In a world that should have equal rights, in many countries women are still being excluded from the right to vote. As of early 2012, women were not given voting rights in Saudi Arabia and Vatican City. In Brunei and the United Arab Emirates (UAE) both sexes are given limited rights. Bhutan has become the most recent country to actually allow women the right to vote as in 2008, their voting systems were changed from a family unit to individual.
Saudi Arabia has not allowed women the right to vote or run for any political offices. However many women tried to register for the 2011 municipal elections and were rejected. However, despite the allegations of women not having the right to vote or run for municipal offices King Abdullah of Saudi Arabia has said that the next elections held in 2015 will allow women the first opportunity to vote and run for municipal office.
As the Vatican City is known as Pope Territory, it is viewed as different from the rest of the world as there elections are not a democracy but a theocracy – one that is ruled by a religious figure. Unlike, other parts of the world, the Vatican only elect a new pope after two options – the pope resigns or dies. The only people who are allowed to vote in the election of a new Pope are cardinals under the age of 80 and as by the law, women are not allowed to become priests, therefore there can be no female cardinals. So unfortunately for women ever gaining the right to vote is a no-win situation.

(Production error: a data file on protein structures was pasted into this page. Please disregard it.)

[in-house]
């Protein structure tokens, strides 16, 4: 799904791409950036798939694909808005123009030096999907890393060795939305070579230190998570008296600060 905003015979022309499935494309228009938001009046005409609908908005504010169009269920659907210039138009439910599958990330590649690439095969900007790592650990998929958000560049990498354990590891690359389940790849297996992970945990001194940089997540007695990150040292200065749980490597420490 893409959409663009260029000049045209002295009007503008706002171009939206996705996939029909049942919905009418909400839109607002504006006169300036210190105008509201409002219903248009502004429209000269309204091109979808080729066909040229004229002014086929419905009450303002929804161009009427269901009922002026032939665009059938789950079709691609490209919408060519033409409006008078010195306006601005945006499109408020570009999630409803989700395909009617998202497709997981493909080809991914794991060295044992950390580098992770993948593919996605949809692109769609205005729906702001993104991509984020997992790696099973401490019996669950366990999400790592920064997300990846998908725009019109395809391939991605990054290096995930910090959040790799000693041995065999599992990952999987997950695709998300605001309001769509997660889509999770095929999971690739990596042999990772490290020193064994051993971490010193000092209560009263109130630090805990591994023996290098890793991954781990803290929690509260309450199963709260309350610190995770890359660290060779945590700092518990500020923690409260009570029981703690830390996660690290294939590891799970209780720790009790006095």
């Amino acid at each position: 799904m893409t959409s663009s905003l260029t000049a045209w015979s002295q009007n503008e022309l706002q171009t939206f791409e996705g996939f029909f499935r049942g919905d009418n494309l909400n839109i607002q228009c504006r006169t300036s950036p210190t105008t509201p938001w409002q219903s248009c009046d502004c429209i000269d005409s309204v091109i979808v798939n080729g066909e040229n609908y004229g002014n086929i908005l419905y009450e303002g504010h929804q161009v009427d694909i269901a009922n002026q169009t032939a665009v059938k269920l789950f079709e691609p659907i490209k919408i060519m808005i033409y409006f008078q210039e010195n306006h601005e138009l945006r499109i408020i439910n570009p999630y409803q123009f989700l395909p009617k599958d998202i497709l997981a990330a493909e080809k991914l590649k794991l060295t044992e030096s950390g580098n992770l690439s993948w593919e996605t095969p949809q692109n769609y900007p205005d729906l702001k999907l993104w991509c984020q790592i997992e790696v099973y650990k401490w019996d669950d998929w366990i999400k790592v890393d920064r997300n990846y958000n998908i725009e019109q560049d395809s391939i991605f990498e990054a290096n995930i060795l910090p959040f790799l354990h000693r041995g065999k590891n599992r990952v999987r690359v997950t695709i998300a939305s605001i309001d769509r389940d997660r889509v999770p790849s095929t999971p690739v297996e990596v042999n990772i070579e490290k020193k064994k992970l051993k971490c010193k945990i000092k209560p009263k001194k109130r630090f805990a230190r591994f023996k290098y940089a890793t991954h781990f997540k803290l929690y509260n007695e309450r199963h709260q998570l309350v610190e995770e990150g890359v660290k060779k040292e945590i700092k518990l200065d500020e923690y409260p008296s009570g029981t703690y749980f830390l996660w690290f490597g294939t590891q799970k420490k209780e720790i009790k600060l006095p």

Unlike many countries, Brunei is still a monarchy in which the sultan heads the state and government. He is advised by council members of whom he has hand-picked, therefore there is no need for national elections. Though men and women are not allowed to vote on a national level, the country does hold universal suffrage for those 18 and older in the elections for new village leaders.
Neither gender is offered the opportunity to vote for the overall leader of the UAE, but a small percentage is allowed to cast votes for members of the national advisory council. In 2011, 20 times more voters were eligible than in the 2006 election. Many voting stations reported a higher ratio of women and one woman was also elected into the council.
However, in the question of women voting many countries that do offer equal voting rights tend to have a lower percentage of women voters. This may reflect on social and cultural traditions as well as Education in which the female population don’t completely understand what is happening so they take the easier option of not voting.